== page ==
By Vincent Duffy, RTDNA Chairman
It’s that time of year again. Graduating seniors, recent graduates, and folks looking for broadcasting careers are hitting the job fairs held at journalism conferences and broadcasting schools across the nation.
Broadcast stations participate in these job fairs whether they have positions open or not, because it helps them meet their EEO requirements enforced by the FCC. I’m sure it happens, but I don’t personally know anyone who was hired into a full time position from a broadcasting job fair. My station, however, has hired interns we met at job fairs, and some of those interns have turned their internship into a job, so the fairs are not a complete waste of time.
My first job fair of this season is next Wednesday. For a couple of hours I will stand behind a table and shake hands and accept resumes from a parade of people while other hopeful job seekers stand in line behind them. It’s like a cruel form of speed dating because you can’t even be sure I’m actually looking for a date.
The key to a successful job fair for applicants is to stand out from the crowd, either with your experience, your awesome work samples, or just plain charisma and people skills. What you don’t want to do is be remembered for the wrong reasons. What are the wrong reasons? I’ve listed five here. These things have all actually happened more than once, and you can learn from the mistakes of others.
1- Don’t show up at the table with your mom and dad. Seriously, I understand that you don’t have a job and maybe your parents had to drive you to the job fair, but find them a place to sit down, buy them a cup of coffee, and give them your iphone and show them how to play Temple Run. Unless your parents plan to come to work with you every day, I don’t need to meet them or have them answer questions about you.
2- Don’t tell me your dream is to work in television, but you’re willing to work in radio “to get your start.” Think about it. That’s kind of insulting. You are not going to be my first choice if I feel like I’m your second choice. The folks who work at my station happen to think working in radio is pretty cool, and we’re not doing it to bide our time until we can finally get into TV.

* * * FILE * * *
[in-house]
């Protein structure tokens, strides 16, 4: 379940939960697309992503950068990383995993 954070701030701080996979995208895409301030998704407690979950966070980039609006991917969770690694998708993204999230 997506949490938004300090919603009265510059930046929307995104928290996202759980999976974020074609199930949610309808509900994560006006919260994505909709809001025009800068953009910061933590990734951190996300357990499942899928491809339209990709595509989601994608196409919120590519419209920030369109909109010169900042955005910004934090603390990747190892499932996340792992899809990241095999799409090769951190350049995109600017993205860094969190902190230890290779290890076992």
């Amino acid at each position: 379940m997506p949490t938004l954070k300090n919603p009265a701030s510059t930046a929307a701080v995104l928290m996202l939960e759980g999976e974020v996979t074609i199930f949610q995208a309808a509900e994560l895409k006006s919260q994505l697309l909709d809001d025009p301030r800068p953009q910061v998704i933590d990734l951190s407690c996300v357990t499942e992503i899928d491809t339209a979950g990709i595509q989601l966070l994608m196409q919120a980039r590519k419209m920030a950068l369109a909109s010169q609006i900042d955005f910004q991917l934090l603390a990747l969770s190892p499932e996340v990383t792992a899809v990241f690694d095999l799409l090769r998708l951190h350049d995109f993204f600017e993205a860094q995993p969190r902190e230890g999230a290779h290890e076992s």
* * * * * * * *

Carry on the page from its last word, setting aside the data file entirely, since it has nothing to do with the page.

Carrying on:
3- Don’t look too relaxed. Yes it’s radio, but appearances still matter. You don’t need to wear your interview suit to a job fair (although it won’t hurt), but you should look professional. How you look indicates how seriously you take yourself, and the job fair. Guys, while that vintage KISS t-shirt may be a conversation starter, it doesn’t reflect well on your maturity. Ladies, you’re looking for a job, not a date or a dance partner. Dress for the job fair like you would dress for work. It should go without saying that you should use deodorant and not too much perfume or cologne, but some guys still walk up to the table smelling all “fierce” like they just finished a shift at Abercrombie and Fitch.
4- Don’t hand me newspaper clips or music air checks. If I am going to hire anyone from a job fair, it’s going to be someone who can demonstrate they know how to do what we do at our station, which is radio news. It’s not impossible for a print reporter or a music host to be hired at our station, but you don’t want to try and get my attention in the same hour that scores of other people have handed me examples of exactly the type of work we do.
5- Don’t open with a corny line. Somewhere out there are counselors who keep telling people to introduce themselves with a clever, confident statement such as: “I’m going to be your next morning drive host,” or “I am the answer to your stations problems,” or (my favorite) “I want your job.” I wish those counselors would stop. If you want to impress me, compliment me on something my station has done and tell me you’d love to be able to do that kind of work.
A job fair is not the best place to get a job, but they are not a waste of time. You can use job fairs to find out what sort of work is done at stations in your market, find out what sort of skills news directors look for in new hires, and begin steps in networking with professionals in the industry. They are tailor made for you to have a chance to meet people and be remembered, just make sure you’re not remembered for the wrong things.